You can then drill down further into subsets of each of these categories. If, for instance, a high percentage of your traffic was direct, what was it direct to? This will tell you a little bit more about how well your pages fit your audience. The time duration visitors spend on your page will also tell you how well you're keeping that attention. Apply the same mentality to referrals and campaigns, and you'll get the gist.


Google Analytics Traffic Sources


Understand what kinds of campaigns get your audience's attention

One of the best things about Google Analytics as compared to other metrics sites is that determining success doesn't have to mean looking only for generated revenue. Because, after all, a new Facebook like might be a success if it garners you a new fan who buys a product from you years down the line, or even if they share a post that helps establish your reputation online. Google Analytics helps you get a much more rounded perspective across a number of reports. Measure everything from new newsletter subscriptions to contact form completions to link clicks to social media pages to events and engagements, like watching product videos or clicking through multiple pages. More detail on how to do all of these things over at the Search Engine Journal.


Know what questions your customers are asking

Of course, working with Google Analytics should also mean also working hand in hand with the Google Adwords Keyword Tool. You can use this tool to search terms related to your industry or product and determine just what customers are searching. Going for terms with high search rates and low competition is key, as these factors indicate a gap between what customers need and what they're getting. You can then analyze how well each of these keywords are doing in the Google Analytics Keyword Report, which is located under the Advertising and Adwords bar. For more on how to set up a Google AdWords campaign, take a look at Google's resource page.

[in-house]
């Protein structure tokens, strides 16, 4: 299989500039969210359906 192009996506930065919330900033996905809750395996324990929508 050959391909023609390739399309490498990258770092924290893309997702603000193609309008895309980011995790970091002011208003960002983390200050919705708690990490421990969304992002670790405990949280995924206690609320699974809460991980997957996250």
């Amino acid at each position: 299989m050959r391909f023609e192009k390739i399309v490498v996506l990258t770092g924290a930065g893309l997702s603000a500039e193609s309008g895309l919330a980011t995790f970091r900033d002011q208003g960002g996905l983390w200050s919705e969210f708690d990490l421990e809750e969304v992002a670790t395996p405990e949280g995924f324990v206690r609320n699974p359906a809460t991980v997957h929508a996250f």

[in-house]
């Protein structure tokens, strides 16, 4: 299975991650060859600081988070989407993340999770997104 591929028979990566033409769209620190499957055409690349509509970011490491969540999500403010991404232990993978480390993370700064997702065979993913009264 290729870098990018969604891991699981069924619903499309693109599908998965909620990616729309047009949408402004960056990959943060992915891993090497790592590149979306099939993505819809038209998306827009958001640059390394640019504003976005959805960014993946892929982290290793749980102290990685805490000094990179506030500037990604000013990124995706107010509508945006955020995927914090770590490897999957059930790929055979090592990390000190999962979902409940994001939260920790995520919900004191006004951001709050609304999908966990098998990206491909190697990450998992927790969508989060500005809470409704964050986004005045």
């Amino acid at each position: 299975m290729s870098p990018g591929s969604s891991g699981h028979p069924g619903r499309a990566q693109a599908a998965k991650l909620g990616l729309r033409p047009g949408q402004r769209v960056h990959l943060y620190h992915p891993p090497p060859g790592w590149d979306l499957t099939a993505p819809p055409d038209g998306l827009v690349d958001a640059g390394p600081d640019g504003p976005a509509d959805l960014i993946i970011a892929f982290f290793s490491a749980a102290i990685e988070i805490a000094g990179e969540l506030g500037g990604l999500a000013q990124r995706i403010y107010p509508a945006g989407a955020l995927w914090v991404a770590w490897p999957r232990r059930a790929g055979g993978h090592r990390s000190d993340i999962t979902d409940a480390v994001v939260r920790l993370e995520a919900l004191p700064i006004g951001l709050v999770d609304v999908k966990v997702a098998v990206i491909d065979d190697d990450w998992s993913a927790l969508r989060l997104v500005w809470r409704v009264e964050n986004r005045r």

Get a better sense of what's working on your page

When it comes to your webpage's content, you want to make sure that it's providing just what the users want, and that your calls to action are actually, you know, calling people to action. On the content overview page, you'll see a coherent breakdown of just what is being viewed and by how many people, as well as the average visitor time on each page. You can drill down further to see how they're getting to the most popular spaces in the first place and where they're exiting, which can provide apt insight into where your sales funnel is going wrong. Altogether, this should help you be more savvy about content creation.


How to set up an account

Setting up a Google Analytics account is easy, especially if you already work with Google products through Drive or Gmail. Simply go to Google Analytics, create an account, add the website you want to track, and voila, you'll have the basics at your fingertips. However, to do more sophisticated tracking, which is outside the bounds of this article, we highly recommend starting with this getting started checklist from Google.


Take-Away

While you may not be an SEO master overnight, even a basic understanding of Google Analytics will vastly improve your website development, online marketing and content creation efforts. So go ahead, master those basic skills. Your website will thank you.


Did you find this article helpful? Please let me know by leaving me your valued comments.

Related articles:
Understanding Multi Channel Funnels In Google Analytics